The Edward Burtynsky documentary “Manufactured Landscapes” has now reached wide release, or wide enough to bring it here. The substance of the film doesn’t differ from (or significantly expand upon) his TED lecture which made the rounds when TED began to make their presentations available online. Unlike “War Photographer” or the Eggleston doc, “Manufactured Landscapes” isn’t a portrait of an artist, it’s more of a glorified slideshow.
I like Burtynsky’s work well enough (yes, it’s not street photography) but I was most surprised to see the two sequences in which his assistant is shown paying people to be in the pictures. Specifically, this one:
Right after, there’s a scene where Burtynsky’s assistant pays a man carrying firewood. You get the feeling that the payment was given because each man was halted from what they’d been doing, and asked to do it again, for the benefit of a photograph. Services were rendered. It’s polite to pay for that, no?
Sanctimoniousness isn’t flattering, but I’ve always looked at these images as documentary, and they’re not, necessarily. Yes, Burtynsky may be using available light, but his frames are staged, including these from the 3-Gorges project, and the Chinese factory pictures. I like how large-format photographers tend to see this as the cost of doing business — that the format necessitates a deliberateness, a slowness with the set-up that lends itself to staging/stage craft. And to question that set-up is really beyond the point – it’s the final image that matters, right?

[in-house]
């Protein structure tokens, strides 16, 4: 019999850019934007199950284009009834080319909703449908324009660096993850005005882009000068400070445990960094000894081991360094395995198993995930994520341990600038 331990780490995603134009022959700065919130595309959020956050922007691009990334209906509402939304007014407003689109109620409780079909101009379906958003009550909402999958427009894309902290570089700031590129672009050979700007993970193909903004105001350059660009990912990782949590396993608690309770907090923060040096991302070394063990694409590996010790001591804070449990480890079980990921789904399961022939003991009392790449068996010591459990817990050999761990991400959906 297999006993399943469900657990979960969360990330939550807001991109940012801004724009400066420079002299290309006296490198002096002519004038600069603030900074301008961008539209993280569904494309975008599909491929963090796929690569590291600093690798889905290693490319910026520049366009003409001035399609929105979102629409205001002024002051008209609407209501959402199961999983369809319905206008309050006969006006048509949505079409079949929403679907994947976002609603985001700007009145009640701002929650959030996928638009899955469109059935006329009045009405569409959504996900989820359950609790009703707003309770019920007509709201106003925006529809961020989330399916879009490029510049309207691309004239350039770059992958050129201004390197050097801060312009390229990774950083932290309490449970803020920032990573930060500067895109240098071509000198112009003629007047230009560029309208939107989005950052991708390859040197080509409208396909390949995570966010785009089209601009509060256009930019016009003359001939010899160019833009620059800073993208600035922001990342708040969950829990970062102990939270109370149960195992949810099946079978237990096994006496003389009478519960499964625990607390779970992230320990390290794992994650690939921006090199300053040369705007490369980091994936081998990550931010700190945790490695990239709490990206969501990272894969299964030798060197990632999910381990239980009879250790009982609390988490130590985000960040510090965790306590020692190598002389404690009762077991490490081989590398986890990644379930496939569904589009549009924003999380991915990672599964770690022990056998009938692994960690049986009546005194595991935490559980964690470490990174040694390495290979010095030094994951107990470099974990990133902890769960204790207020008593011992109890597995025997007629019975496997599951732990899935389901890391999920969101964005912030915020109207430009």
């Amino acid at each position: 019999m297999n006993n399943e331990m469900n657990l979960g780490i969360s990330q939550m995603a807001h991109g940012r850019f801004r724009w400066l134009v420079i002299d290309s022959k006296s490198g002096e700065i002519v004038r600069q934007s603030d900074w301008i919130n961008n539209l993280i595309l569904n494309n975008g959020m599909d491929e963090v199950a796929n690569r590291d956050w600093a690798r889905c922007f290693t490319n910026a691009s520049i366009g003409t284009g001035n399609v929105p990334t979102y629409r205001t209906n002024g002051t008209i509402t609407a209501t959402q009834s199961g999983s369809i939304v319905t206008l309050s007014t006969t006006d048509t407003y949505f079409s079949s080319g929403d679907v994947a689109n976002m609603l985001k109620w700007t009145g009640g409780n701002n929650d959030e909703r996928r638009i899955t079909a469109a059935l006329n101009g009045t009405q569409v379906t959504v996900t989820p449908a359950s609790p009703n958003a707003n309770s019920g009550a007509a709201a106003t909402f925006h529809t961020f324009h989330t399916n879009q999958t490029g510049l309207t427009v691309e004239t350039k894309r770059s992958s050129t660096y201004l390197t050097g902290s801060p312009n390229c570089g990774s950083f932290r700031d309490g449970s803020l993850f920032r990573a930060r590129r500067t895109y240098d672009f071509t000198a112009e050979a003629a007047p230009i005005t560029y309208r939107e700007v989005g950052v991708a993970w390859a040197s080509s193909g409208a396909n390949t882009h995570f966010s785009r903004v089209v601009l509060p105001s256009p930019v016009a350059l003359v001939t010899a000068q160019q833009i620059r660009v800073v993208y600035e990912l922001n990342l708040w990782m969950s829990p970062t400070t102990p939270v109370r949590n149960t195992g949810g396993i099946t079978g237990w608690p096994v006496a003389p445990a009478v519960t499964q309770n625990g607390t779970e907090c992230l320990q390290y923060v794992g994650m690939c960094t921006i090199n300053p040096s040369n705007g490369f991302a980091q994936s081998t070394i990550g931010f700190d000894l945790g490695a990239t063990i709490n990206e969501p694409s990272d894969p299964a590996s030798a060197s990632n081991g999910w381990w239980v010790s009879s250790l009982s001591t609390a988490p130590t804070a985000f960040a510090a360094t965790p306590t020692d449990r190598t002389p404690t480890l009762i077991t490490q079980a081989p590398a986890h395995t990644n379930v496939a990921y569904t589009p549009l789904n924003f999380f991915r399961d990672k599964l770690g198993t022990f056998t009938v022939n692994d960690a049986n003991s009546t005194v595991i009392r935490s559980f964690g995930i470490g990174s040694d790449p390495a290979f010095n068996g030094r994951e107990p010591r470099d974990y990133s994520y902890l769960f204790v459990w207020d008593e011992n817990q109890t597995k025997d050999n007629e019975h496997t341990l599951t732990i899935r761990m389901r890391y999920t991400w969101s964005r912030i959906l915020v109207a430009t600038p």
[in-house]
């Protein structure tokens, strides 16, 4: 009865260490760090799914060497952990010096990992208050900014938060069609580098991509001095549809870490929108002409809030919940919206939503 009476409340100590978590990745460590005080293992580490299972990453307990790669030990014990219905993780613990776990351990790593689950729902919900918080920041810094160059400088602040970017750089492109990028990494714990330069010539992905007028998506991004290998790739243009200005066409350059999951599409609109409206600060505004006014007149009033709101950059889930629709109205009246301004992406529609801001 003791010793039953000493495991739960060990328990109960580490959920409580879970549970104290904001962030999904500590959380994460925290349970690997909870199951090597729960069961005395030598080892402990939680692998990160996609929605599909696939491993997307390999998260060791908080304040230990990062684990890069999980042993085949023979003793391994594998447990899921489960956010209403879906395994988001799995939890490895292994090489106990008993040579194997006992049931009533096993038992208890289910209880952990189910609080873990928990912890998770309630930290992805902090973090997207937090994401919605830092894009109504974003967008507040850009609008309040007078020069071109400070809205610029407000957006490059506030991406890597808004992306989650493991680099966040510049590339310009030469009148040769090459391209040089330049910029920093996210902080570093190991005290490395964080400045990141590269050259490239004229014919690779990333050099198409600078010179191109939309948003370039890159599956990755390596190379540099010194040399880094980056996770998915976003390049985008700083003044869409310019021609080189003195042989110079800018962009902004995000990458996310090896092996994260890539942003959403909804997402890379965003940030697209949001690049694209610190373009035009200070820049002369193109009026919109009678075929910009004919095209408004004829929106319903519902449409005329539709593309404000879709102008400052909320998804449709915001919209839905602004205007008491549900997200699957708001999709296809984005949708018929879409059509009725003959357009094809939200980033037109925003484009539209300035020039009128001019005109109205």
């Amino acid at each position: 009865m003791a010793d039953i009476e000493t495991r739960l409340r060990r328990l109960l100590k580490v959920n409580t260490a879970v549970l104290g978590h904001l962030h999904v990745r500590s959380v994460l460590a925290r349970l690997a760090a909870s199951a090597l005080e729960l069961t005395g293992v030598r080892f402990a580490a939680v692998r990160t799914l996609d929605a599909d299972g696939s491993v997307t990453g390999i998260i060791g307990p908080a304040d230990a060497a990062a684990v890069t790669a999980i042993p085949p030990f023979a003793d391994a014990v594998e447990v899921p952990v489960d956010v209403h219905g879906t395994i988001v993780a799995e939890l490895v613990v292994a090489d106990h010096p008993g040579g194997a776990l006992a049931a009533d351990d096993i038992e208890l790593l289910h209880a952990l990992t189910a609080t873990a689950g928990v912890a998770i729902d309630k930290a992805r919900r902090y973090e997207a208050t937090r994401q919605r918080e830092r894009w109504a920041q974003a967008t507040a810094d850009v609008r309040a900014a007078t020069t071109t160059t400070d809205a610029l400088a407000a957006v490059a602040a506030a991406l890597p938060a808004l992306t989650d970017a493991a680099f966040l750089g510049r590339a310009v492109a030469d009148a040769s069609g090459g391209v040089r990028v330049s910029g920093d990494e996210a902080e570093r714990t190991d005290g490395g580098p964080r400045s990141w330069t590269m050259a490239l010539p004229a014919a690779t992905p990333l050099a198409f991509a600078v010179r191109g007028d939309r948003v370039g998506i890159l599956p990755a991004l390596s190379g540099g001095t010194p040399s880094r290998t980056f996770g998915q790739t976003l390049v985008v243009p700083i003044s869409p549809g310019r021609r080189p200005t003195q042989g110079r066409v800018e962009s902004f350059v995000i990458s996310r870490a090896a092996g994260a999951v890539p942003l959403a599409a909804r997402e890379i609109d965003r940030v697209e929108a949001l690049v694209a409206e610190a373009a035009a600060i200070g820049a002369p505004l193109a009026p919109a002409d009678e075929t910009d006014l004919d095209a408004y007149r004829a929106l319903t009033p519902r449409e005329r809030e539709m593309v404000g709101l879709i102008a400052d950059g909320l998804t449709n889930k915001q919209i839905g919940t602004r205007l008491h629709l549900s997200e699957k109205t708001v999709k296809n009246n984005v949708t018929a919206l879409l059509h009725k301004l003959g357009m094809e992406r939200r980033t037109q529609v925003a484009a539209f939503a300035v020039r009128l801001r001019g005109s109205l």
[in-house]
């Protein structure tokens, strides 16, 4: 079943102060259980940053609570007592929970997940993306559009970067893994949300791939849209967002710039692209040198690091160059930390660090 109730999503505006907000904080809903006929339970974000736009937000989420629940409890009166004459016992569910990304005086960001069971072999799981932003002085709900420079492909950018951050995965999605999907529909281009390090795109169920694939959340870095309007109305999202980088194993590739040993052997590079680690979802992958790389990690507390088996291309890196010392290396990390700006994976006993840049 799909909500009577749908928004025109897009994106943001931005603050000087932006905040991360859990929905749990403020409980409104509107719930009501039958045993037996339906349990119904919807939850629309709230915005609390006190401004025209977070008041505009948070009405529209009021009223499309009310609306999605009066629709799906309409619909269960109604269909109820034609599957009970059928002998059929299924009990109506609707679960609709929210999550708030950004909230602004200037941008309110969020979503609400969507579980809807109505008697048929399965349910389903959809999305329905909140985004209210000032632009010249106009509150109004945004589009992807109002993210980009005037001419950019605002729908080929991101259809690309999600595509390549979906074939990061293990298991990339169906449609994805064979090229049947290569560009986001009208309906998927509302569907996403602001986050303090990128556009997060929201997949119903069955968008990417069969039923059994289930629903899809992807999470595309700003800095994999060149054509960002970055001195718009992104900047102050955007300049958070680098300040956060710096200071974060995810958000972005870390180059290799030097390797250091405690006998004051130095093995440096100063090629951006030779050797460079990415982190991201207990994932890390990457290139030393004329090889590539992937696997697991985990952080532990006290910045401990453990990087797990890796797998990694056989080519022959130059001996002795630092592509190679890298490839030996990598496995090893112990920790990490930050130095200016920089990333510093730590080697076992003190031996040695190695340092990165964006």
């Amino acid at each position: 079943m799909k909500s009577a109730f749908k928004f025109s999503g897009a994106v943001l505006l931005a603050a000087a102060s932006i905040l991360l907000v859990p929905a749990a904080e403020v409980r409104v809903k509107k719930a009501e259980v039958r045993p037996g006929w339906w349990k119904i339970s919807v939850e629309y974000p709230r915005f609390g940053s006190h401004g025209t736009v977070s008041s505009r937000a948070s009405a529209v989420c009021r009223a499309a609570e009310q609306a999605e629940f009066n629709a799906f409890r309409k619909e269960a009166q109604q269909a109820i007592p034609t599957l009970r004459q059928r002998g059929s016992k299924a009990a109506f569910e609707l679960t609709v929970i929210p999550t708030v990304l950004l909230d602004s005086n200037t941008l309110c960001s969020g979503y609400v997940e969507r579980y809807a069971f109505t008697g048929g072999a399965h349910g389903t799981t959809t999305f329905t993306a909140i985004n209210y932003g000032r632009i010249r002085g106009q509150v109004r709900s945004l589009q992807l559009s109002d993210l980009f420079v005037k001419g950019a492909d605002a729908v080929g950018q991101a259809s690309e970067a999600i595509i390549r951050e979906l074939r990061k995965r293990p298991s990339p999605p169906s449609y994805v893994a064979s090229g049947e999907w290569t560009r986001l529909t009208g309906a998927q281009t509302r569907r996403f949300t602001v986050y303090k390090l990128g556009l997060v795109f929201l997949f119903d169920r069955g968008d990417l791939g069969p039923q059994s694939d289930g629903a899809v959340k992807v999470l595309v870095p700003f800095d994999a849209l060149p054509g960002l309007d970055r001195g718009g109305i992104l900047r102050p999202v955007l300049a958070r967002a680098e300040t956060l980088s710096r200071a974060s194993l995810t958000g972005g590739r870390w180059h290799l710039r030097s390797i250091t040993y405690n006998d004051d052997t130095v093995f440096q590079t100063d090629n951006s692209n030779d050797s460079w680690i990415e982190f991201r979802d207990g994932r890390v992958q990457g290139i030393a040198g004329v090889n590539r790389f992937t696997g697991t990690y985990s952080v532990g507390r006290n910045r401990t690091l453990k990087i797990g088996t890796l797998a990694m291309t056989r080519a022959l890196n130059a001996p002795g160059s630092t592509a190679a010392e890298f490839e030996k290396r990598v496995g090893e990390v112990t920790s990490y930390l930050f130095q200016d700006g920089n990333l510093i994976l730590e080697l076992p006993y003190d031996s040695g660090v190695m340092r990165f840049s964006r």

In my mind, no. There’s something about the photograph above that feels lessened, after learning it was staged. You might say more is manufactured than just the landscape in Burtynsky’s work. Documentary images needn’t always be candid, but I always thought payment was a no no.
To the filmmaker’s credit, they included the scenes that reveal these payments in their edit. To Burtynsky’s credit, he’s recreating scenes to show them as they actually are, on the street or in the factory. Perhaps. It’s a fine line and a not so fine line, isn’t it?